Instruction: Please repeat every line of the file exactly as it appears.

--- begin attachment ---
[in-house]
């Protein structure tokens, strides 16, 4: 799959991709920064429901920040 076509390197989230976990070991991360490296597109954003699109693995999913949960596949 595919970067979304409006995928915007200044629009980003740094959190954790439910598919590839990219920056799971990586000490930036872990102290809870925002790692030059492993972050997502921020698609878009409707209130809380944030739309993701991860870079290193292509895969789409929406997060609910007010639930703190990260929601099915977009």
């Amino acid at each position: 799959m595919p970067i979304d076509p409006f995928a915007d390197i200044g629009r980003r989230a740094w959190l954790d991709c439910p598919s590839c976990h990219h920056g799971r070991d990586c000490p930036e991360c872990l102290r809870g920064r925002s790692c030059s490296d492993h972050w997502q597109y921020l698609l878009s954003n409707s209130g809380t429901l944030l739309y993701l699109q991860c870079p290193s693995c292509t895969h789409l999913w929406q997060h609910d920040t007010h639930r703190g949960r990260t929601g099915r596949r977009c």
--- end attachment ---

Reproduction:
[in-house]
């Protein structure tokens, strides 16, 4: 799959991709920064429901920040 076509390197989230976990070991991360490296597109954003699109693995999913949960596949 595919970067979304409006995928915007200044629009980003740094959190954790439910598919590839990219920056799971990586000490930036872990102290809870925002790692030059492993972050997502921020698609878009409707209130809380944030739309993701991860870079290193292509895969789409929406997060609910007010639930703190990260929601099915977009």
């Amino acid at each position: 799959m595919p970067i979304d076509p409006f995928a915007d390197i200044g629009r980003r989230a740094w959190l954790d991709c439910p598919s590839c976990h990219h920056g799971r070991d990586c000490p930036e991360c872990l102290r809870g920064r925002s790692c030059s490296d492993h972050w997502q597109y921020l698609l878009s954003n409707s209130g809380t429901l944030l739309y993701l699109q991860c870079p290193s693995c292509t895969h789409l999913w929406q997060h609910d920040t007010h639930r703190g949960r990260t929601g099915r596949r977009c």